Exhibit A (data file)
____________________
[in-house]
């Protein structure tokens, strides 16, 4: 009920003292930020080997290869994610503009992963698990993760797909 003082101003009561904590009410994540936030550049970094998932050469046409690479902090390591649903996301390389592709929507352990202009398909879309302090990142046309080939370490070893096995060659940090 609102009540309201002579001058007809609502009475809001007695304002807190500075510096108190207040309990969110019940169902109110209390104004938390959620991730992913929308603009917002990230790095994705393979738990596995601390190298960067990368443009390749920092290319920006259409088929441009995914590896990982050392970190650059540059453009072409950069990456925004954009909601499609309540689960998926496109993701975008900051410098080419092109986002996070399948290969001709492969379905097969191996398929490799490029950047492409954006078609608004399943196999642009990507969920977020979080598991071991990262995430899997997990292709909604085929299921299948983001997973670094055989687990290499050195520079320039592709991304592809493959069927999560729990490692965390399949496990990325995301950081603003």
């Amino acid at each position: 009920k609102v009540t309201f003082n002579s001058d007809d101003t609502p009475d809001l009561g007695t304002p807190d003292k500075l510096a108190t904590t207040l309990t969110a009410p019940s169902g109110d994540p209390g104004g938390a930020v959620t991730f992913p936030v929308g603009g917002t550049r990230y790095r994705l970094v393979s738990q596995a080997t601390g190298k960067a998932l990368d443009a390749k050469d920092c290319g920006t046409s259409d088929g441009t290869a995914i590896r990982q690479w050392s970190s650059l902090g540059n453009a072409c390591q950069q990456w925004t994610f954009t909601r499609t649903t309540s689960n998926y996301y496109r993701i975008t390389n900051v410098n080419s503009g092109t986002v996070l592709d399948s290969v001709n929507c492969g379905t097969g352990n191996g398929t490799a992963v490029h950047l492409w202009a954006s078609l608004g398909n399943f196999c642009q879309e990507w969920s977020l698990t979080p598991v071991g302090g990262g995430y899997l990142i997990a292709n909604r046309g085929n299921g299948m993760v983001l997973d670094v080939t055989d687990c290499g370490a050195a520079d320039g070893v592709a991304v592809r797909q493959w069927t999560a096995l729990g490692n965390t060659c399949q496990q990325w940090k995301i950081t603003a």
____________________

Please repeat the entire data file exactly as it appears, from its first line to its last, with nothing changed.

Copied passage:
[in-house]
């Protein structure tokens, strides 16, 4: 009920003292930020080997290869994610503009992963698990993760797909 003082101003009561904590009410994540936030550049970094998932050469046409690479902090390591649903996301390389592709929507352990202009398909879309302090990142046309080939370490070893096995060659940090 609102009540309201002579001058007809609502009475809001007695304002807190500075510096108190207040309990969110019940169902109110209390104004938390959620991730992913929308603009917002990230790095994705393979738990596995601390190298960067990368443009390749920092290319920006259409088929441009995914590896990982050392970190650059540059453009072409950069990456925004954009909601499609309540689960998926496109993701975008900051410098080419092109986002996070399948290969001709492969379905097969191996398929490799490029950047492409954006078609608004399943196999642009990507969920977020979080598991071991990262995430899997997990292709909604085929299921299948983001997973670094055989687990290499050195520079320039592709991304592809493959069927999560729990490692965390399949496990990325995301950081603003």
């Amino acid at each position: 009920k609102v009540t309201f003082n002579s001058d007809d101003t609502p009475d809001l009561g007695t304002p807190d003292k500075l510096a108190t904590t207040l309990t969110a009410p019940s169902g109110d994540p209390g104004g938390a930020v959620t991730f992913p936030v929308g603009g917002t550049r990230y790095r994705l970094v393979s738990q596995a080997t601390g190298k960067a998932l990368d443009a390749k050469d920092c290319g920006t046409s259409d088929g441009t290869a995914i590896r990982q690479w050392s970190s650059l902090g540059n453009a072409c390591q950069q990456w925004t994610f954009t909601r499609t649903t309540s689960n998926y996301y496109r993701i975008t390389n900051v410098n080419s503009g092109t986002v996070l592709d399948s290969v001709n929507c492969g379905t097969g352990n191996g398929t490799a992963v490029h950047l492409w202009a954006s078609l608004g398909n399943f196999c642009q879309e990507w969920s977020l698990t979080p598991v071991g302090g990262g995430y899997l990142i997990a292709n909604r046309g085929n299921g299948m993760v983001l997973d670094v080939t055989d687990c290499g370490a050195a520079d320039g070893v592709a991304v592809r797909q493959w069927t999560a096995l729990g490692n965390t060659c399949q496990q990325w940090k995301i950081t603003a």